Hitman games often live and die on their replayability, but IO Interactive’s latest entry in the series, simply entitled Hitman this time round, absolutely depends on it. This is partly because IO’s chosen to take an episodic route for Agent 47’s next adventure, providing players with just three core missions in the first ‘Intro’ episode instead of letting them loose with the entire game upfront.
After that, each new episode simply adds one new main location. In the second episode, Agent 47 heads to the sunny, seaside village of Sapienza on the Amalfi coast, but in the recently released third episode, you’ll be taking to the hot, bustling streets of Marrakesh, pushing your way through crowded market stalls and infiltrating the comparatively cool Swedish consulate to find your targets. In a way, though, this episodic route plays to Hitman’s strengths, as each miniature sandbox offers plenty of scope to dispatch your marks in almost any way imaginable.
Open up the challenge menu, for instance, and you’ll quickly see a list as long as your arm detailing different assassination methods, intel discoveries and feats you can achieve in each mission. It might only take around two to three hours to complete an episode once, but with so much variety on offer here, you know right away there’s more than enough to keep you occupied and entertained until the next big mission location arrives. Each episode also comes with its own set of Escalation missions, which see you take down a different target in increasingly difficult circumstances, and we’ve also seen our first crop of Elusive Targets start to appear as well. These only appear in each game world for a specified amount of time – a weekend, for example – and if you fail or die before you find the target in question, that’s it, game over. No re-tries allowed.
It’s not just the amount of variety that makes Hitman special, though. With such huge game worlds to play with, the attention to detail is truly astonishing, and nowhere is this more prevalent than in the third Marrakesh episode. Despite having hundreds of NPCs onscreen at any one time, Hitman’s Glacier engine takes it all in its stride, barely batting a frame as Agent 47 pushes through the food stalls and weaves his way through the protest taking plain in the main square. Elsewhere, lamps, rugs and all manner of goods clutter the streets and sidewalks, adding another layer of dense detail to its overall set design.
It’s a world away from the comparatively sparse fashion halls of the first Paris episode, but fundamentally your goals haven’t changed, as you’ll still need to work hard to get to your chosen targets. For instance, when Agent 47 rocks up in Paris to take out two elite fashion moguls-cum-terrorist leaders at a high society catwalk event, the whole complex is simply brimming with opportunities to help you take them out. Subduing and dressing up as different people once again plays a crucial role in how you move about the place-waiters won’t be allowed upstairs to the secret members-only auction taking place on the second floor, for example-but discovering opportunities and eavesdropping on titbits of conversation now plays an equally important role in tracking down alternative routes to your various targets.Having skulked about a bit through the surrounding gardens, I overheard one such phone call taking place between my mark and one of the fashion icons due to go on the catwalk in just a few minutes time. Making sure there weren’t any guards around, I quickly subdued dear Helmut, dumped his body in the river and then whisked off to get my make-up done so I could walk unhindered around the entire show-after I’d strutted my stuff on the catwalk, of course, and earned a hefty chunk of experience points in the process.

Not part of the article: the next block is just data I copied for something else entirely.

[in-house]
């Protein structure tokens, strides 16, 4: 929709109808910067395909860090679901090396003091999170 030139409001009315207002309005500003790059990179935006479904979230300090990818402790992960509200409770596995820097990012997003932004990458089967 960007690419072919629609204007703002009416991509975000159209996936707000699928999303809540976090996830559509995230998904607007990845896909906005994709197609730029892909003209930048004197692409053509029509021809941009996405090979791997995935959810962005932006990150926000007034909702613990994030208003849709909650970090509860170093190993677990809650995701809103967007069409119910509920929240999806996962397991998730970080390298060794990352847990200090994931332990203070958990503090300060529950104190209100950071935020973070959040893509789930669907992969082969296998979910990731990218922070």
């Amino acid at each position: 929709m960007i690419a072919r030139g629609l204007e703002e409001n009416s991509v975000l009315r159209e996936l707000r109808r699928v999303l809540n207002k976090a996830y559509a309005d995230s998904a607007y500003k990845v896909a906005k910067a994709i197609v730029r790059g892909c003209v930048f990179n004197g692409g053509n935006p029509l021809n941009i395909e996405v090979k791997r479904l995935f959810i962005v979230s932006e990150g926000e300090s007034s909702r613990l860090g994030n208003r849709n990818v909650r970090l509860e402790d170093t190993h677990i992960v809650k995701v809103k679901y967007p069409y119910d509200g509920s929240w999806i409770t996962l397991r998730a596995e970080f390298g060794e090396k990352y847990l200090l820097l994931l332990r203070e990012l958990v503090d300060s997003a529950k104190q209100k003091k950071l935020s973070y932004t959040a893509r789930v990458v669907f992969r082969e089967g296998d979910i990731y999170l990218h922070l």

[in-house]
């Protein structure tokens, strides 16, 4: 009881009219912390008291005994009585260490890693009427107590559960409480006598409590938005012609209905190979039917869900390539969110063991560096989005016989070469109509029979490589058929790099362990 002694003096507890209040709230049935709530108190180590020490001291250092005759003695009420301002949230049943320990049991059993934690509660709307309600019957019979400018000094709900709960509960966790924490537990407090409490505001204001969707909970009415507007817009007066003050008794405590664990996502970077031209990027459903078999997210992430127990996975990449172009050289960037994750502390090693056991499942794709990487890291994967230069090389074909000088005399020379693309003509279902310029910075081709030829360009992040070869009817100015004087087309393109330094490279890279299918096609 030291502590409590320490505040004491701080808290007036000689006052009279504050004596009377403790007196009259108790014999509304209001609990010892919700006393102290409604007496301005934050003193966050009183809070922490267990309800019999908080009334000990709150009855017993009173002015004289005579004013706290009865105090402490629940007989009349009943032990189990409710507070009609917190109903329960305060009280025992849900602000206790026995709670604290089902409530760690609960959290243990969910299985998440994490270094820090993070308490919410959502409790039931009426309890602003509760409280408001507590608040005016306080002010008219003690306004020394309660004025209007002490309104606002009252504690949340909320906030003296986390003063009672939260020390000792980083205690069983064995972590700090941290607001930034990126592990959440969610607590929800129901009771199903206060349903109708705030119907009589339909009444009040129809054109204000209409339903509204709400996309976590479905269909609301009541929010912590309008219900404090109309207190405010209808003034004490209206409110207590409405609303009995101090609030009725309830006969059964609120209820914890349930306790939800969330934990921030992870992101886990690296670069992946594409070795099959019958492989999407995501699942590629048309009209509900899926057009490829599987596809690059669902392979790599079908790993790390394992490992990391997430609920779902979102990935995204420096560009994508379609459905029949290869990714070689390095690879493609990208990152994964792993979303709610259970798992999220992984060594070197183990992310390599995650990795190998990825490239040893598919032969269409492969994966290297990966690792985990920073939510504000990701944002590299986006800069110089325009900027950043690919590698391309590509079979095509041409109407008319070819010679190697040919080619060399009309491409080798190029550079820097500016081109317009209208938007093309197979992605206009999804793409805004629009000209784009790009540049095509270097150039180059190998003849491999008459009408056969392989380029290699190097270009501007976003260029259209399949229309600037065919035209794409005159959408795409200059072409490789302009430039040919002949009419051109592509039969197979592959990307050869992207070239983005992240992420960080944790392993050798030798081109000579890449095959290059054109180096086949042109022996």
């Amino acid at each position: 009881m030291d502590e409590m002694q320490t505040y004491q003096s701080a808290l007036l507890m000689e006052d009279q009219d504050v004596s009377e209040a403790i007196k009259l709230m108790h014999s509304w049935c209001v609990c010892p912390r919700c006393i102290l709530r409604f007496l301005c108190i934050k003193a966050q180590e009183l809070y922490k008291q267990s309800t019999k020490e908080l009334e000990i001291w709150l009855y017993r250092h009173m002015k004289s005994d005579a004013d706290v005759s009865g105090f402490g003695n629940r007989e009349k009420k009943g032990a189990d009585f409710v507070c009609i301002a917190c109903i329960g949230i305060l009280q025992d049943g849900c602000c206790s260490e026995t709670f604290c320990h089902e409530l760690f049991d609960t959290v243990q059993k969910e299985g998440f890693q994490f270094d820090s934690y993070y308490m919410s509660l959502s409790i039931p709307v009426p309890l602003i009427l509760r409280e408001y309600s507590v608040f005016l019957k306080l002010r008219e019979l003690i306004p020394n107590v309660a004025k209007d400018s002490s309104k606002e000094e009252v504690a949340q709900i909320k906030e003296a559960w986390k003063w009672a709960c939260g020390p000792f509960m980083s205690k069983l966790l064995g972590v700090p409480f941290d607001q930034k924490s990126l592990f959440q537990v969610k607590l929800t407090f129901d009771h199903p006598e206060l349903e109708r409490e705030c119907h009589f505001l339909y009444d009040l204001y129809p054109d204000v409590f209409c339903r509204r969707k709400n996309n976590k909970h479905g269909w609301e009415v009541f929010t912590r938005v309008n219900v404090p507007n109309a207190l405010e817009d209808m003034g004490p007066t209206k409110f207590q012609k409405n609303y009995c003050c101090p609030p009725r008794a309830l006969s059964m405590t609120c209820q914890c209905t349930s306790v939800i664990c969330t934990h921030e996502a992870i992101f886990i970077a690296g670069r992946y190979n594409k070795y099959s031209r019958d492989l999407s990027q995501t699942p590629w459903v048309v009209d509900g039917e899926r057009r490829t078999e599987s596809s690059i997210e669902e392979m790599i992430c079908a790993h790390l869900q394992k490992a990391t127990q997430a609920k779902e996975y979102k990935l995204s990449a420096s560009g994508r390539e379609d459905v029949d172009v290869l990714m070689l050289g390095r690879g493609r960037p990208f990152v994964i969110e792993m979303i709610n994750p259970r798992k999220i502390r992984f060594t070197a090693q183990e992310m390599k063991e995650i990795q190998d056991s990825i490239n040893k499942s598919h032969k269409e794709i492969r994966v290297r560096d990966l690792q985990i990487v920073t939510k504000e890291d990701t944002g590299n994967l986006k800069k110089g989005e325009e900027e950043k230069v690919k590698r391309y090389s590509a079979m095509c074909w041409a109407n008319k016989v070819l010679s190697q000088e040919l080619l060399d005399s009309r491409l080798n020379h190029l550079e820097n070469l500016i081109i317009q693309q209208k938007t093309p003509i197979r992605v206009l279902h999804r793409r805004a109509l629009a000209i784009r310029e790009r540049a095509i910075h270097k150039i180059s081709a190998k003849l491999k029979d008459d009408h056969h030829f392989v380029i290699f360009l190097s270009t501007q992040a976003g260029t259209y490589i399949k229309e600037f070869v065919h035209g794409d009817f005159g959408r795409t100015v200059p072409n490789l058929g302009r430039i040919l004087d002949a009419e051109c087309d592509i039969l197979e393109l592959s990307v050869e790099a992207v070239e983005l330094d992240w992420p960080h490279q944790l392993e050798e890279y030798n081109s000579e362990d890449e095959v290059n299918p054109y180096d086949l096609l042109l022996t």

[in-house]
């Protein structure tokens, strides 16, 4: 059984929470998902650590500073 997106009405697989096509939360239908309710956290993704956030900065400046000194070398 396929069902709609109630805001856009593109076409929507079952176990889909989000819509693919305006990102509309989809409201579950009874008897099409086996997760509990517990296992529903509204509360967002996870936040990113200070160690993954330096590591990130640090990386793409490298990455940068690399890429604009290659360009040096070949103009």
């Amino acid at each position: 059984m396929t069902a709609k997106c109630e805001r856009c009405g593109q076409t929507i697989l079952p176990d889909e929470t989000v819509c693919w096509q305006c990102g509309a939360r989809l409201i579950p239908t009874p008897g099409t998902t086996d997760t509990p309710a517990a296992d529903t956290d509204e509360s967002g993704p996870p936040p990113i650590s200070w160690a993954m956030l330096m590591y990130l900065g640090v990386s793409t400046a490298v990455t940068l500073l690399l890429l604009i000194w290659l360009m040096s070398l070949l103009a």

^ Subduing other NPCs and stealing their clothes is vital for moving undetected around each mission
With Helmut’s disguise at my disposal, I could walk straight into my private meeting with my unsuspecting target, and once we’d had a nice chat about who Helmut was supposed to meet with next, I quietly slipped some rat poison I’d found earlier in the kitchen into her drink and stuffed her corpse in the wardrobe before swiftly taking my leave. Had I tried to go up as auction staff, on the other hand, I’d have been patted down by the security guards, which was too risky considering the number of concealed weapons I currently had stuffed up my sleeves.